Adam Lee-Potter on the pitfalls of the posh dinner party

Illustration by Claire Jelly

Illustration by Claire Jelly - Credit: Archant

Even in this age of eating supper from a takeaway box in front of the TV, the posh dinner party is far from dead. But while they are fun, beware the many pitfalls

If etiquette is a foreign country, dinner parties are a minefield: all those knives, all those forks. My grandfather once told me that a gentleman should – after pudding - peel the peach of the lady seated to his right. I had always secretly hoped this was a euphemism.

But no. I am told – on royal authority no less – that peach-peeling is de rigueur in the best circles. I recently interviewed Grant Harrold, Prince Charles’ former under butler, who gave me a crash course.

“It would be utterly proper,” he told me. “At dinner, a gentleman must cater to a lady’s whim. If she wants her peach peeled during the fruit course, he should, of course, peel it.”

Thankfully, my latest dinner party – at Shaftesbury’s exquisite Grosvenor Arms - was peach-free, so I wasn’t put to the test. But it was unnervingly starry: Andrea Cooke, the chatelaine of Athelhampton, to my right, Susanna and Adam Laurie, who own the breathtakingly grand Seaborough Court, to my left.

Aristocratic types always get me in such a muddle: I am never quite sure what to call them. And my family does have rather a chequered past when it comes to dinner parties. My mother never wholly excised the shame of once serving up poached avocado – thinking it was a pear – with custard.

I have, myself, only just recovered from the humiliation I felt upon meeting the quintessentially correct Julian Fellowes. In passing, I mentioned his fine mantelpiece, a suitably imposing affair for a man who has not just one but two rivers running through his Dorset estate.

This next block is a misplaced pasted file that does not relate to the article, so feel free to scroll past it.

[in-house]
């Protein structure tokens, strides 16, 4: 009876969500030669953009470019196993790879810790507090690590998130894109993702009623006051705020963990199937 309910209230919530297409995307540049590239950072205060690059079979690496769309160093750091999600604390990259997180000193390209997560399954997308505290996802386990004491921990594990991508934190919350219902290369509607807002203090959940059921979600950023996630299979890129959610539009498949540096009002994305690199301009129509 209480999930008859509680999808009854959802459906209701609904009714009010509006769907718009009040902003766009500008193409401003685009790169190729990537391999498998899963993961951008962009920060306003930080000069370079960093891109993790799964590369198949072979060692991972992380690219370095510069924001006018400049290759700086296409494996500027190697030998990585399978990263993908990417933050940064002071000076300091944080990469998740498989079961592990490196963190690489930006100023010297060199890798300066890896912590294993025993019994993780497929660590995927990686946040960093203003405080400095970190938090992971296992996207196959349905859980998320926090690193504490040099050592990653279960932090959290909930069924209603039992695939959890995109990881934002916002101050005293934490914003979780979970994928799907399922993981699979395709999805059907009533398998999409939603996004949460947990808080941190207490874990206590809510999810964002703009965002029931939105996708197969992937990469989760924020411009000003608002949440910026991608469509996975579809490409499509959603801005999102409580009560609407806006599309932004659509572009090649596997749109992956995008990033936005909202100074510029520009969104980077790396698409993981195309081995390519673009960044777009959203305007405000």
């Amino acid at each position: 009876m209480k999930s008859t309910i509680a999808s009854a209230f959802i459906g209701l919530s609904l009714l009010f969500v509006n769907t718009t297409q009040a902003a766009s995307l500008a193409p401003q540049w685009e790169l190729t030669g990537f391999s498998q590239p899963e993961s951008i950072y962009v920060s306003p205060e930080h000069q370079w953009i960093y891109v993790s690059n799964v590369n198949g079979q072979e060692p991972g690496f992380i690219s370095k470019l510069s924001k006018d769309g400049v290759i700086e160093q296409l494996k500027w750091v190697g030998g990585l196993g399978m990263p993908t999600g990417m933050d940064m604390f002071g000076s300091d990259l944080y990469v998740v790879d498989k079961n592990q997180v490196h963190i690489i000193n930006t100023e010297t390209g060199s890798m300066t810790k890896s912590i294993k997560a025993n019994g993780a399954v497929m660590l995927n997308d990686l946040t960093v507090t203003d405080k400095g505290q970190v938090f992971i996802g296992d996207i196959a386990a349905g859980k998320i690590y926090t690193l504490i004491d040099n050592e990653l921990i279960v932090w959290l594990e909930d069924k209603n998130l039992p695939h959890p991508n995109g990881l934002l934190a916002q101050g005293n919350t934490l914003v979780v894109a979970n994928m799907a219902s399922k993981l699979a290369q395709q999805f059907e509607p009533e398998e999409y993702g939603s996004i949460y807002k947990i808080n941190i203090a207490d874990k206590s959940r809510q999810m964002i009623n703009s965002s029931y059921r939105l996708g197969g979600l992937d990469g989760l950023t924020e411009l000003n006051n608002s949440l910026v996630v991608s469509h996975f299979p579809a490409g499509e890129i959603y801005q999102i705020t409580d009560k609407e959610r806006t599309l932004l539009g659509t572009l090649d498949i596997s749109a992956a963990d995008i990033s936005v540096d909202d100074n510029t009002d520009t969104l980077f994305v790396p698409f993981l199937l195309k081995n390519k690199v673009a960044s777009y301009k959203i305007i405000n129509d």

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“Mantelpiece?” he barked, à la Oscar Wilde’s Lady Bracknell. “Do you mean mantelshelf?”

Grant only confused me further when he tried to offer tips on polite conversation.

“Gentlemen never talk about money, religion or politics,” he advised sternly.

But that only leaves sex, sport and travel. And that can’t be right either.

So, this time out, I hid behind that age-old journalist’s trick - asking questions. And the Shaftesbury dinner went off without a hitch. Well, it did until I trod on the train of Andrea’s 1930s frock – a family heirloom – and left a size 10 hoof-print on the hem. I was ever a klutz. Or, as a sweetly forgiving Andrea put it: “That’s journalists for you, prepared to tear the clothes off your back.”

This month marks the launch of The Great Wessex Dinner, a battery of simultaneous, impossibly posh soirees thrown to raise £200,000 for children’s hospices in Dorset and Hampshire. And, as Masterchef’s Gregg Wallace might say, causes don’t get buffer than that.

I have yet to receive my dinner party invite – not that I’m hinting at all, Andrea.

But, buoyed by Grant’s expert instruction, I’m keeping my hand in, just in case, by dining out regularly: it’s jolly good practice and a marriage-saver to boot.

My wife and I take time to go to a restaurant twice a week: a little candlelight, dinner, soft music and dancing.

She goes Tuesdays. I go Fridays.


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